This alignment is the single most important reason behind the mostly backchannel dealings between the United States and Iran over the past several years, which have yet to culminate in the form of an understanding on the final makeup of Iraq. A U.S.-Iranian settlement has become all the more critical in the wake of last month’s Russian intervention in Georgia, because Washington is now desperate to free up its military capability to more directly confront and deter Moscow. But the situation remains complex, and a deal remains elusive.

Tehran, however, can take comfort from the fact that its plans for Iraq, for which it has been laying the groundwork for years, seem to be taking shape in the form of the consolidation of Shiite power in the south.
23982  Politics, Religion, Science, Culture and Humanities / Politics & Religion / US-Pakistan: The crisis on: September 12, 2008, 05:42:13 PM
Tensions between the United States and Pakistan continue to mount. Although the U.S. Special Operations Command clearly has been conducting operations in Pakistan for years, the White House chose to make it known that the United States was prepared to conduct such operations without Pakistani permission. The head of the Pakistani military, Gen. Ashfaq Parvez Kayani, responded by saying, “No external force is allowed to conduct operations inside of Pakistan.” He said that he had told this directly to U.S. Chairman of the Joint Chiefs of Staff Adm. Mike Mullen. And, on Thursday, Pakistani military spokesman Maj. Gen. Athar Abbas took it a step further by saying that the army had been ordered to hit back in the face of any action by foreign forces on Pakistani territory.

The crisis with the United States comes at the worst time for the Pakistani military. The external crisis is unfolding amid a deteriorating political, economic and security situation. While Kayani and his generals appear to be willing to work with the new president, Asif Ali Zardari, and his governing Pakistan Peoples Party (PPP), the crisis with Washington can lead to civil-military tensions because of potential disagreements between the military and the government over how to deal with overt unilateral U.S. military action on Pakistani soil. Already there is a perception that Zardari and his PPP are more flexible on the issue. However, since the United States’ violation of Pakistani sovereignty is a politically sensitive issue, Kayani has moved to take the hard-line position. But this response should not be dismissed as merely internal Pakistani politics. There is a serious crisis going on in U.S.-Pakistani relations.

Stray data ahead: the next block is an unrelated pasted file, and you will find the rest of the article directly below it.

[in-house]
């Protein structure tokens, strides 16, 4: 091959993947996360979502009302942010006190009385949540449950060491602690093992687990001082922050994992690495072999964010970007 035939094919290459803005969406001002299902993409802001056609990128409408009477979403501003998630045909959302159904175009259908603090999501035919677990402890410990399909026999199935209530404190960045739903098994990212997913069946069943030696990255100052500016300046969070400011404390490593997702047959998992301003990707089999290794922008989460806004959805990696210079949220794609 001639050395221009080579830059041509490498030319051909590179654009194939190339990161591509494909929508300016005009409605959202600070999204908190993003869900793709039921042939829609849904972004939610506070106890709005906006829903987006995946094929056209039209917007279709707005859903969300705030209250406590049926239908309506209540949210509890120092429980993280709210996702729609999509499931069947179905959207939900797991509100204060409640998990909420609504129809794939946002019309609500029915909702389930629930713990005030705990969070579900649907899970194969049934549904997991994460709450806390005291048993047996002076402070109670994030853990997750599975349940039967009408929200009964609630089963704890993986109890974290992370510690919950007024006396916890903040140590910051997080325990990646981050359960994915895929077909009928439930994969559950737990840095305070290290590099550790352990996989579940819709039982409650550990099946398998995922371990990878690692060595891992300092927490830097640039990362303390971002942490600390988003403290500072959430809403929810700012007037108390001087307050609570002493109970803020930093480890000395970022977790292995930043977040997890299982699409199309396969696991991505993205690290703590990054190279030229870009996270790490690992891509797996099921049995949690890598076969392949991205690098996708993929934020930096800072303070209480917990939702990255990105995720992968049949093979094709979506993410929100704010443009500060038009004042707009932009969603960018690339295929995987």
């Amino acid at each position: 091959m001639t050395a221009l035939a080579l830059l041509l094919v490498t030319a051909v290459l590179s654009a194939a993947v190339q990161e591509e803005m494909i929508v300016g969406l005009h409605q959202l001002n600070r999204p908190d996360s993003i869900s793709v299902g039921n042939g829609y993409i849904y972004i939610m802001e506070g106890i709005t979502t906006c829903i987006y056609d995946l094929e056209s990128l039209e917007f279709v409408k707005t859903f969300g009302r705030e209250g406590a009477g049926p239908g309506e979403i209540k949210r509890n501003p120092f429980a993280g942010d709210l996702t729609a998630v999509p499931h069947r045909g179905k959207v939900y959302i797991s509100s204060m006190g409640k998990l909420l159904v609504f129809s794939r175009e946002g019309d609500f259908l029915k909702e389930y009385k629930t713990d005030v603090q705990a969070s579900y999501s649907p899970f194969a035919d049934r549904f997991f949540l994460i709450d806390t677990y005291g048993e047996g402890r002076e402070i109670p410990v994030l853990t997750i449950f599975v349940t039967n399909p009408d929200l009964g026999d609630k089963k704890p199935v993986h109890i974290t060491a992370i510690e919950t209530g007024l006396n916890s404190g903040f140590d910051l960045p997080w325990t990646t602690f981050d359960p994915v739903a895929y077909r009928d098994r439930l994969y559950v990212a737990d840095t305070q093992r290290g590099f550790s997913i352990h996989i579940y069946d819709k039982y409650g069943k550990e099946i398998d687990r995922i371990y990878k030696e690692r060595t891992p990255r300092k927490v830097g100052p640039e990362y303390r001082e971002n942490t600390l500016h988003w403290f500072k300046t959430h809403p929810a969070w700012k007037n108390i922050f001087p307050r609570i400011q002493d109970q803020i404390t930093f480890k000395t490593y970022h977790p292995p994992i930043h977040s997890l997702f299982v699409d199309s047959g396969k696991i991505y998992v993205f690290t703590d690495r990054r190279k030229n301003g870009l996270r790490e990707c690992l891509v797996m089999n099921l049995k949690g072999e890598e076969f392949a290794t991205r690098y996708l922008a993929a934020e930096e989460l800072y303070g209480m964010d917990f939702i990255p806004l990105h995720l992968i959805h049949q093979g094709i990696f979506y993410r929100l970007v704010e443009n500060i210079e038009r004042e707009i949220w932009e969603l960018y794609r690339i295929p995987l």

The United States has long been suspicious of the commitment of the Pakistani military, and particularly its Inter-Services Intelligence agency (ISI), to the fight against al Qaeda. In fact, there were elements in the ISI who did not want to see former President Pervez Musharraf align with the Americans after 9/11. And there has long been suspicion among the Americans that not only wasn’t the Pakistani army doing all it could, but that some elements might be passing information about U.S. operations to al Qaeda, allowing the militants to escape.

When he spoke of unilateral action in Pakistan, U.S. President George W. Bush was saying that he was not comfortable with joint operations under these circumstances. From the point of view of the U.S. military, this has been a long time coming. Indeed, there undoubtedly have been operations in Pakistan against al Qaeda that were unilateral, but this is extending it from operations against al Qaeda to the Taliban.

The Taliban are a military organization, operating as guerrillas. They maintain base camps in Pakistan that are not detected and destroyed by the Pakistanis. In the past, their level of activity was insufficient to warrant destabilizing American relations with Pakistan. That is no longer the case. The Taliban have grown much stronger, and U.S. and NATO forces are under pressure from them. Reinforcements are being sent to them. But the base camps and the lines of supply that go into Pakistan are the center of gravity of the Taliban. The United States is no longer in a position to ignore this. The Taliban are too strong.